They’re on the road anyway, so why not make them more efficient and effective?
Melbourne is due to launch its answer to London and Hong Kong, by releasing its new double-decker buses next month.
CDC Melbourne has launched its first Double Decker Bus in Victoria.
The Melbourne-built bus is the first of its kind in Australia and seats up to 88 people plus standing room for additional 23 people. It will provide the highest seating capacity on the network and will service Melbourne's fastest growing Western region of Wyndham.
The launch of the Double Decker Bus will coincide with the opening of the new Tarneit Regional Railway Line (RRL) on 13 June 15, set to transform Victoria’s public transport industry.
While it won’t get a fleet (only one is being used as a trial), and that it will only initially function in the Wyndham region, the question will remain as to whether we want these in Melbourne? In London, they are institutional and, much like Melbourne’s trams, can be extremely frustrating.
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Pollution of these big people movers also proposes another question, with the latest double-decker buses in London being built as hybrids in an attempt to significantly decrease emission output.
In the spirit of cooperation, the debut of the latest Euro 5 Volgren Double Decker bus comes at an exciting time for CDC Victoria, Volgren and Public Transport Victoria (PTV), coinciding with the 21st June network changes to the Wyndham area.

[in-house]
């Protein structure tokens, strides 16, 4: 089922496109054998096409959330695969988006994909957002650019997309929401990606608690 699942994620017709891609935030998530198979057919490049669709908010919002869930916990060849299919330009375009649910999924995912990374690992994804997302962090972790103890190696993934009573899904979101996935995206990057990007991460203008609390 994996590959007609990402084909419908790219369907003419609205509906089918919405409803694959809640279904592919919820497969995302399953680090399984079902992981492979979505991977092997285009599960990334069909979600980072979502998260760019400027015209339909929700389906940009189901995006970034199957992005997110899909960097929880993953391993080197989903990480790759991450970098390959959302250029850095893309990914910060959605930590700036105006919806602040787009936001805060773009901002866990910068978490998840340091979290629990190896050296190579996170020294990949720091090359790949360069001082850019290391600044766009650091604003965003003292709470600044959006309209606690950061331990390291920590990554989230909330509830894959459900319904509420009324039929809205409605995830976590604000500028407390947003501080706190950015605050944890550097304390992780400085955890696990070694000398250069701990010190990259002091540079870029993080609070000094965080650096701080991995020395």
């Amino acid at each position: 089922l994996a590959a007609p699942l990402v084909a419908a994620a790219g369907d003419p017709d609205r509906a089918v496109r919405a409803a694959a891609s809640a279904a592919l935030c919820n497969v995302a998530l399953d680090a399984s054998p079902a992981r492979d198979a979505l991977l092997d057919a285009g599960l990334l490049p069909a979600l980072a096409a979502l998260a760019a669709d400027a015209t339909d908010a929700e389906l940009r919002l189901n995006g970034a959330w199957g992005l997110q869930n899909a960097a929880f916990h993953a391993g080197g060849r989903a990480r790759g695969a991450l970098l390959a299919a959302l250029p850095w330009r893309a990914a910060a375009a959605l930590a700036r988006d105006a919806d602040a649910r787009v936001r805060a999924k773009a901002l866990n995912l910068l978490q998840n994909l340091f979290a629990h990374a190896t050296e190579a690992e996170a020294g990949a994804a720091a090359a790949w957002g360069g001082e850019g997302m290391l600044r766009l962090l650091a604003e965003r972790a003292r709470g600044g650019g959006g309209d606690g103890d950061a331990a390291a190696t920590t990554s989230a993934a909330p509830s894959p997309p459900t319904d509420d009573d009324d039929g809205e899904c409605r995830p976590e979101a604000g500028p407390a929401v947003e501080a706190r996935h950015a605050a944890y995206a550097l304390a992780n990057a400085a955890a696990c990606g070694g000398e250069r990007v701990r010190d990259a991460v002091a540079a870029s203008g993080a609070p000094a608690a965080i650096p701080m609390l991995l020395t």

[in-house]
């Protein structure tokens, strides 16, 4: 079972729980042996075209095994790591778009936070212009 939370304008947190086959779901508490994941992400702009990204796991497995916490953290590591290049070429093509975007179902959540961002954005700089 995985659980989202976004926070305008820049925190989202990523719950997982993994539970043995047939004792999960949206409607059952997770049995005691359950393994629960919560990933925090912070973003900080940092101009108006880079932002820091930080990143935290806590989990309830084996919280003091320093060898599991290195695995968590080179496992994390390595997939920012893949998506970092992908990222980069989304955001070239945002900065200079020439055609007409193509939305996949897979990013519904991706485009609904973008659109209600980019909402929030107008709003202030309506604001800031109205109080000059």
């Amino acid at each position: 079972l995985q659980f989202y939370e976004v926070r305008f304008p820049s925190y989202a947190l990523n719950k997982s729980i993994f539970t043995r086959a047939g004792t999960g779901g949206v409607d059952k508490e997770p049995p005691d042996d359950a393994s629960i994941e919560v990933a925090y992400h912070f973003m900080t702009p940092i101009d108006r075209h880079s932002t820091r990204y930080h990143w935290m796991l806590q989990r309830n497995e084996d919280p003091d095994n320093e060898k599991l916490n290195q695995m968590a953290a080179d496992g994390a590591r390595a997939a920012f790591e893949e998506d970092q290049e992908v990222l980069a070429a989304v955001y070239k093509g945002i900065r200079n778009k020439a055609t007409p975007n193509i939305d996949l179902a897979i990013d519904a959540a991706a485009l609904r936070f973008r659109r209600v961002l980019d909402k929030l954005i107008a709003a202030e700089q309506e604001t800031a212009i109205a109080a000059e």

Nicholas Yap, General Manager of CDC Victoria said.”This Double Decker bus will result in and enhance the customer experience through the roll out of one of the biggest changes to the bus network in Melbourne’s West.
The introduction of this new bus concept may be exciting, but the implementation of both the $3.65b Regional Rail Link, that will run 45km from West Werribee to Southern Cross Station, as well as the proposed, and still contentious, monorail network, may suppress the Government’s inclination to bring in more and more double-decker buses.
All in all, improvements of transport, make greater more accessible, and networks part of Melbourne that had previously been ignored.